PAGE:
No. 127 | June 28, 2010
Howard Robard Hughes Jr. was born in Houston on December 24, 1905. There’s some dispute about the date and place. Hughes claimed he was born on Christmas Eve, but he might not have been the most reliable source. Other accounts have the location as Humble, Texas, a detail that sounds suspiciously like something from a Hollywood publicity department. In any case, he was born with the monogram H.R.H., and perhaps some wishful thinking, if not destiny, was involved in that.
Hughes inherited a fortune at an early age, then headed west to make movies. He made himself into one of the more fascinating figures in Hollywood history. He was a mogul, a director, an aviator, an entrepreneur, a tycoon, a philanthropist, a recluse, and a headcase. He was the type of eccentric that makes today’s tabloid fodder seem like mere poseurs. He was a billionaire at a time when being a millionaire was still a big deal. He had a one-of-a-kind life.
Hughes has been the subject of many books and films over the years. In her 1967 essay “7000 Romaine, Los Angeles 38” (the title is the address of Hughes’s office), Joan Didion reflected on Hughes’s appeal and found something distinctly American:
That we have made a hero of Howard Hughes tells us something interesting about ourselves, something dimly remembered, tells us that the secret point of money and power in America is neither the things that money can buy nor power for power’s sake (Americans are uneasy with their possessions, guilty about power, all of which is difficult for Europeans to perceive because they are themselves so truly materialistic, so versed in the uses of power), but absolute personal freedom, mobility, privacy. It is the instinct which drove America to the Pacific, all through the nineteenth century, the desire to be able to find a restaurant open in case you want a sandwich, to be a free agent, live by one’s own rules.
David Thomson, in The New Biographical Dictionary of Film, had this to say about Hughes’s time in Hollywood:
I think it’s plain why Hughes excites movie people: the daft wealth, the amazing fame, and the yearning to be nothing; the obsession with flying; the taste for hotels, Las Vegas, and bloodless food delivered in plastic bags—this is the little boy’s kingdom; the foolish resort to movies, to running studios, to brunettes, blondes, and breasts. He is the fan who walked in off the street, who made movies and bossed a studio, and who was crazy and hopeful enough to think of having Jean Harlow, Jane Russell, Katharine Hepburn, Ida Lupino, Jean Simmons, Janet Leigh, Faith Domergue, even Jean Peters (the one he married) and so on, into the night. Hughes did what every shy, lonely moviegoer dreams of doing. And he went mad as a hatter, leaving the legend to Clifford Irving and the rest of us.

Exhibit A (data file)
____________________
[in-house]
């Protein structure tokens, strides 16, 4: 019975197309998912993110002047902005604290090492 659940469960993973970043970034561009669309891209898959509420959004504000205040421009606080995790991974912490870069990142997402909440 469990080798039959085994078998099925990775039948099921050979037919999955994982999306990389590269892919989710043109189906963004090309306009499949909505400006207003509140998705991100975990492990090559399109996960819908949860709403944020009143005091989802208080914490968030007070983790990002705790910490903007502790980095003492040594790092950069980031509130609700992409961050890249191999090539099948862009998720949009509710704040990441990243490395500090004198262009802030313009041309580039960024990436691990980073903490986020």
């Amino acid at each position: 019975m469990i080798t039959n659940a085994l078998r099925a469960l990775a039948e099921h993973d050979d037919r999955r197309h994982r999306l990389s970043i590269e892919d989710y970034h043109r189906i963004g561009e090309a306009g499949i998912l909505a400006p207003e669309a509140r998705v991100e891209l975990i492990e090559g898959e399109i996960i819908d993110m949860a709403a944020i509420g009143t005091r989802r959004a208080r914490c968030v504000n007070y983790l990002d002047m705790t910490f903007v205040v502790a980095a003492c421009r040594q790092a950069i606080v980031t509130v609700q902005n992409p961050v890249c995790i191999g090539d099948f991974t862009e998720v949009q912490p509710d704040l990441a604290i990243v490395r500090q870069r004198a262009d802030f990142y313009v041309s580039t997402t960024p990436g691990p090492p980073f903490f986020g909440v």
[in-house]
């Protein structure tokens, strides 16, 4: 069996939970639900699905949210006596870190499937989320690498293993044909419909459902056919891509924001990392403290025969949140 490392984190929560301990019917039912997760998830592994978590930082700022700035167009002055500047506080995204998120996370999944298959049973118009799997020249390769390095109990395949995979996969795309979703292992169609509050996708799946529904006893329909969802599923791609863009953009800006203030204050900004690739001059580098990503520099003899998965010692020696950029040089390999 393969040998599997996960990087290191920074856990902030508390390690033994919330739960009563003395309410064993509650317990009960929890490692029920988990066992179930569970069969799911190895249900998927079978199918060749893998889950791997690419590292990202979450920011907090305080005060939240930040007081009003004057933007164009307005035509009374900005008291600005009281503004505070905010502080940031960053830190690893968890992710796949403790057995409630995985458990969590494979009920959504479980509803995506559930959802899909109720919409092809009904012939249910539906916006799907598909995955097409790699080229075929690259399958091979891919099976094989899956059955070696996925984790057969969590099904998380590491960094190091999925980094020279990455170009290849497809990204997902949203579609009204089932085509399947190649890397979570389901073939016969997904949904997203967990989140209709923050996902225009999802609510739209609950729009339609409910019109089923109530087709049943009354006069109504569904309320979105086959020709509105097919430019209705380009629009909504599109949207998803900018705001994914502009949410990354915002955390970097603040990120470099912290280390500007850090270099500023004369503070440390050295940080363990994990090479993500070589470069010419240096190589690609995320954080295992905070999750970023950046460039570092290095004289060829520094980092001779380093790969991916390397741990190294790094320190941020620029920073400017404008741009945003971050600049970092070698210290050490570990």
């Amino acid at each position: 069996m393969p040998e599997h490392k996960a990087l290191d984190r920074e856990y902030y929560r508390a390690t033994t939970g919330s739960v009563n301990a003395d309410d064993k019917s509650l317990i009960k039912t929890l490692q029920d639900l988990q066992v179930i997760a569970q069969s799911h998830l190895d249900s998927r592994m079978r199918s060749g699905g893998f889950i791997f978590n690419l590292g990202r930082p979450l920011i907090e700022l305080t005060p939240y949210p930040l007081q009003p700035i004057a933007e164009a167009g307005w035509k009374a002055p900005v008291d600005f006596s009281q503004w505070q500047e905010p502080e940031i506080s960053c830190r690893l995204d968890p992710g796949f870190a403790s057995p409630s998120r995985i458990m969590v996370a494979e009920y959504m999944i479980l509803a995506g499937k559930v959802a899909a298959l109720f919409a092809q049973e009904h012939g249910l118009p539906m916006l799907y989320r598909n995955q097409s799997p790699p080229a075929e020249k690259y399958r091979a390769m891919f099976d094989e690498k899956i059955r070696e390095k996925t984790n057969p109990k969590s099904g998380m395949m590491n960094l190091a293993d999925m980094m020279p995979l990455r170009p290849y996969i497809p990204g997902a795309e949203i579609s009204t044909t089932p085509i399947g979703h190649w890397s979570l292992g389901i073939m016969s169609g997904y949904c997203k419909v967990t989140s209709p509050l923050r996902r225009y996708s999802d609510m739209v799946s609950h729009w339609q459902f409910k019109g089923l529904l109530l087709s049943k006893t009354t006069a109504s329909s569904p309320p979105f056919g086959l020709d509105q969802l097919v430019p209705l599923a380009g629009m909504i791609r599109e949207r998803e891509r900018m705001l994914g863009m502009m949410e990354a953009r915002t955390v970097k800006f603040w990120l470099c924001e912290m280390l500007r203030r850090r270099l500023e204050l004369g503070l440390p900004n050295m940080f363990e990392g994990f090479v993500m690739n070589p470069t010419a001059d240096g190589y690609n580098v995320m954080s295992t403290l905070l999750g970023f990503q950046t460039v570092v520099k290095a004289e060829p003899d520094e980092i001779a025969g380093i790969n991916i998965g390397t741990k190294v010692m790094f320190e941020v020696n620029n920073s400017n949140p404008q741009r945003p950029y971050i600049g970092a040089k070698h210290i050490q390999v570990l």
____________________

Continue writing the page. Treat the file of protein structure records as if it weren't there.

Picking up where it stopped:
When it comes to Hughes, it’s no easy task telling fact from fiction. Stories of his life, more than most, are a liberal blend of the two. I won’t aim to settle what’s what, but this week we’ll take a look at part of his legacy—Howard Hughes and the movies. We’ll start today with Hughes the moviemaker, then turn the rest of the week to Hughes the man of myth, in his various incarnations as a character onscreen.
Our theme this week
Howard Hughes and the movies
Howard Hughes took his new bride and his fortune to Los Angeles in 1925, where he began making movies in the last days of silents. A couple of films that Hughes produced earned recognition in the first year of the Oscars. A silent called Two Arabian Knights (1927) was a success at the box office and earned Lewis Milestone the Academy Award for directing a comedy (there were two directing prizes that year). Another silent, a crime drama called The Racket (1928), also directed by Milestone, was nominated for Outstanding Picture.
Hell’s Angels (1930) cost nearly $4 million to make. Hughes not only put up the money, but after hiring and firing a couple of directors, he took the reins himself. A talkie about air combat in World War I, the film was a smash and launched the career of its teenaged star, Jean Harlow.
As producer, Hughes had some notable successes during the 1930s. The Front Page (1931) was the first of several film adaptations of the play by Ben Hecht and Charles MacArthur. A smart comedy about the newspaper biz, it was nominated for three Oscars. Scarface (1932), loosely based on the life of Al Capone, was a seminal gangster film. Before turning his energies full-time to real-life aviation, Hughes made one more flying picture, a comedy called Sky Devils (1932), starring Spencer Tracy.
Hughes returned to moviemaking in the 1940s, as director (with Howard Hawks in the wings) and producer of The Outlaw, a western about Billy the Kid. The film starred Hughes’s new discovery, Jane Russell. The film is famous for its years-long delay in getting released (it had a brief run in 1943, two years after it was completed, then a longer release in 1946), as Hughes obsessed about his leading lady’s bra and fought with censors about shots of her breasts.
In 1948, Hughes won control of RKO, and he ran the struggling film studio until 1955. Some of his later films include Vendetta (1950), His Kind of Woman (1951), and Macao (1952). Near the end of his movie career he produced another aviation flick, Jet Pilot (completed in 1953, released in 1957), with John Wayne heading the cast.
Hughes left Hollywood and the rest of the world behind, becoming a hermit in his later years. He died on April 5, 1976, on a plane en route to Houston. That’s the official story, though some reports say otherwise.